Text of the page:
The 2014-2015 school year is winding down, and members of the Class of 2015 have already received their acceptance letters to some of the top regional and national colleges and universities, including Boston College, Clemson University, colleges of the State University of New York, Duke University, Northeastern University, Rochester Institute of Technology, Vaughn College of Aeronautics and Technology, and the University of Virginia.
Acceptance to any higher educational institution takes work, and the district has set in place a number of key programs and courses to ready students and their parents for the important educational milestone of applying to college.
Advanced Placement and College Credit Courses
Over the past two decades, there has been a consistent expansion of Advanced Placement courses, senior high school Principal Dr. Ellice Vassallo explained. The senior high school currently offers 17 AP courses and is adding AP European History to its course catalog for the 2015-2016 school year. In order to prepare younger students for more rigorous learning and offer a wider range of courses, the high school allows ninth-grade students to take AP Biology and the first part of AP World History. Tenth-grade students can enroll in AP World History, AP Chemistry and AP Statistics, while juniors are offered enrollment opportunities in AP U.S. History and AP Literature.
Assistant Principal Stephen O’Leary reported that in 2014, 251 students took a total of 502 AP exams, with 175 students receiving a passing score or greater. This represents a passing rate of 69.7 percent, which exceeds the New York State passing rate by 2.6 percent and the global average by 8.4 percent.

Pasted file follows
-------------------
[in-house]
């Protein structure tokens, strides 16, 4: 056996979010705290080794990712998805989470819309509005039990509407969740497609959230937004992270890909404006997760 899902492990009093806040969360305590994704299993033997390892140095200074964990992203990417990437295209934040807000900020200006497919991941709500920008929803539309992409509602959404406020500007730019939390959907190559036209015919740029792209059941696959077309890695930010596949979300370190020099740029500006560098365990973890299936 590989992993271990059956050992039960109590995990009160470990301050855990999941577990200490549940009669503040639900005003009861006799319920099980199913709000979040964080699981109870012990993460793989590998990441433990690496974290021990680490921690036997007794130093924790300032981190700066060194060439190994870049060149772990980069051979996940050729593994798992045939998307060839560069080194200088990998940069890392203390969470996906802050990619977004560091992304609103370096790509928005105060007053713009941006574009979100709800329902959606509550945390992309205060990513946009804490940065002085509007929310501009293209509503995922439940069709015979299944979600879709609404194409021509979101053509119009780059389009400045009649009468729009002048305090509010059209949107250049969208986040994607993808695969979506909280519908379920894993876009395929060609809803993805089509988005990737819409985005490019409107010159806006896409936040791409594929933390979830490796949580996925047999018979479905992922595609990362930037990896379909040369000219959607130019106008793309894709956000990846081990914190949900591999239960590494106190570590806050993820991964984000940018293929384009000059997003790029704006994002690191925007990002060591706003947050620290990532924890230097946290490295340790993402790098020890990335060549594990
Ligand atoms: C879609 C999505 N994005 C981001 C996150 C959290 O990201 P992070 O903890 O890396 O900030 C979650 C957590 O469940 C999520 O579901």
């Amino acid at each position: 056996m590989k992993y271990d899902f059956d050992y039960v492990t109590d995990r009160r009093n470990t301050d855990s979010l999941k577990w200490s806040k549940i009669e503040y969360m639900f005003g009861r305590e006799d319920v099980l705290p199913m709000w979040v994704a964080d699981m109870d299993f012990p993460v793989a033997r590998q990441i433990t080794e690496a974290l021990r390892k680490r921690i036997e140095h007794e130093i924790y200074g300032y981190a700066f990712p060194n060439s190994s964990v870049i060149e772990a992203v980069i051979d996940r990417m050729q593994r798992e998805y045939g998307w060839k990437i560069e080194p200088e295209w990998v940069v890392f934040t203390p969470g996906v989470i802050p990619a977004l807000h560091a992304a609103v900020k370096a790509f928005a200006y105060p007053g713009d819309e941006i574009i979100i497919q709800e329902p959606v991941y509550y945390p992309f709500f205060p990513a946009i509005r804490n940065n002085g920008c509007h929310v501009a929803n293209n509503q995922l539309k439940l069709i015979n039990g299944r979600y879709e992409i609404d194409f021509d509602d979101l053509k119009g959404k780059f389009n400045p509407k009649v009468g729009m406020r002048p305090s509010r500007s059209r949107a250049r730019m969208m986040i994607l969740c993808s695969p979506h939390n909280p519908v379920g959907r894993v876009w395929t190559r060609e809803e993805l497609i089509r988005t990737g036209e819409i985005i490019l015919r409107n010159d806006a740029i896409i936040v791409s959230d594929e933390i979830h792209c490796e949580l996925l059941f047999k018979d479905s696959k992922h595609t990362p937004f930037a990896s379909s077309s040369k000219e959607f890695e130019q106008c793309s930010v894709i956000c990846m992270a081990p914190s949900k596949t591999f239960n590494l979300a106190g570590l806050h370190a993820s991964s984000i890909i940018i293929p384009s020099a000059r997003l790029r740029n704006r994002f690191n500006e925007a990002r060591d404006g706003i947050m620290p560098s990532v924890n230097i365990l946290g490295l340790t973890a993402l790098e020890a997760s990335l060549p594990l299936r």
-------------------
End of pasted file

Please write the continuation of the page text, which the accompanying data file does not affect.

Recommended students who satisfy both university and departmental requirements may also enroll in college credit courses either at SUNY Farmingdale or St. John’s University. SUNY Farmingdale offers calculus, principals of engineering, college marketing, business law and college accounting. In addition, St. John’s University offers Spanish, Italian, criminal justice and forensics for students who want to get a jump-start on their college credits while still in high school.
PSAT and SAT Test Preparation
O’Leary explained that the district also readies students for college with PSAT and SAT preparatory programs and testing. In fact, the Board of Education has continually funded all students to take college preparatory exams in grades 9-11. The goal of this testing is to prepare students for exams such as the SAT and ACT.
The Ready Step program is offered to students in ninth grade, and there is an incline in the number of students enrolling to take the ACT each year. The district is also reviewing the American College Testing practice test, which is currently being redesigned, O’Leary explained.
Today, high schools send out student transcripts, scores and recommendations through the Naviance Program. This online tool assists students with their college search and the guidance department in gathering pertinent pre-college information.
Linked to the guidance department’s web page, Family Connection, Naviance allows students and their parents to research credentials needed for admittance to target colleges. Graphics also allow the student to see if they are suited to a particular college or university program.
“The Naviance Program empowers the student,” guidance counselor Paul Satriano said. “Students can find out if they have a shot of getting into their top choice college based on their transcripts.”
Satriano explained that there are individualized planning meetings with juniors and their parents to start the college application process. During the meeting, the student receives a rundown of his or her preliminary GPA and class rank and discusses ways to strengthen his or her resume.
Satriano also noted that mini-college fairs in the fall and spring are excellent ways for students in grades 10-12 to learn more about the colleges they are interested in by speaking with the representatives on hand. In addition, these fairs serve as a starting point for students who need the extra push to begin the college application process.